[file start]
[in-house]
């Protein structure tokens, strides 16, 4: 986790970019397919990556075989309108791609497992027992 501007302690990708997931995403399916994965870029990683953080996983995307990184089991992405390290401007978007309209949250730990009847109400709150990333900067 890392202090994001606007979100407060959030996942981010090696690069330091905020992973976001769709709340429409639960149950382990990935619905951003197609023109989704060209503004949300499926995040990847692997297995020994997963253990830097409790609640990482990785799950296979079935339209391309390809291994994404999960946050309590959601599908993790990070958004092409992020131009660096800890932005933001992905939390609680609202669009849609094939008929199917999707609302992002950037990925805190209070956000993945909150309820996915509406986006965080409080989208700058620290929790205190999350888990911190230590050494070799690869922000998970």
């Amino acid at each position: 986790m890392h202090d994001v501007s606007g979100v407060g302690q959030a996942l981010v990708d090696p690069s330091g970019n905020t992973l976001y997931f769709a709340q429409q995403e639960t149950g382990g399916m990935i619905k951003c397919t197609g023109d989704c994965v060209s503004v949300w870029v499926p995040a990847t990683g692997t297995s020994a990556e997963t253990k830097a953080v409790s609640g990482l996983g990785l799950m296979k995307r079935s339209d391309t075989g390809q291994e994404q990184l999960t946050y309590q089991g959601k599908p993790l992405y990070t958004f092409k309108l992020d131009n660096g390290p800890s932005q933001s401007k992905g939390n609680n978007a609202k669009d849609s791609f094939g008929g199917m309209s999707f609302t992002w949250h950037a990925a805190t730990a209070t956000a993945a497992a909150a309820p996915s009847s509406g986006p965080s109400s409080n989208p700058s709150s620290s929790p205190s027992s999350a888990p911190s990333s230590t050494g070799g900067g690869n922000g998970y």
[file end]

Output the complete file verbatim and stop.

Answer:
[in-house]
């Protein structure tokens, strides 16, 4: 986790970019397919990556075989309108791609497992027992 501007302690990708997931995403399916994965870029990683953080996983995307990184089991992405390290401007978007309209949250730990009847109400709150990333900067 890392202090994001606007979100407060959030996942981010090696690069330091905020992973976001769709709340429409639960149950382990990935619905951003197609023109989704060209503004949300499926995040990847692997297995020994997963253990830097409790609640990482990785799950296979079935339209391309390809291994994404999960946050309590959601599908993790990070958004092409992020131009660096800890932005933001992905939390609680609202669009849609094939008929199917999707609302992002950037990925805190209070956000993945909150309820996915509406986006965080409080989208700058620290929790205190999350888990911190230590050494070799690869922000998970």
């Amino acid at each position: 986790m890392h202090d994001v501007s606007g979100v407060g302690q959030a996942l981010v990708d090696p690069s330091g970019n905020t992973l976001y997931f769709a709340q429409q995403e639960t149950g382990g399916m990935i619905k951003c397919t197609g023109d989704c994965v060209s503004v949300w870029v499926p995040a990847t990683g692997t297995s020994a990556e997963t253990k830097a953080v409790s609640g990482l996983g990785l799950m296979k995307r079935s339209d391309t075989g390809q291994e994404q990184l999960t946050y309590q089991g959601k599908p993790l992405y990070t958004f092409k309108l992020d131009n660096g390290p800890s932005q933001s401007k992905g939390n609680n978007a609202k669009d849609s791609f094939g008929g199917m309209s999707f609302t992002w949250h950037a990925a805190t730990a209070t956000a993945a497992a909150a309820p996915s009847s509406g986006p965080s109400s409080n989208p700058s709150s620290s929790p205190s027992s999350a888990p911190s990333s230590t050494g070799g900067g690869n922000g998970y």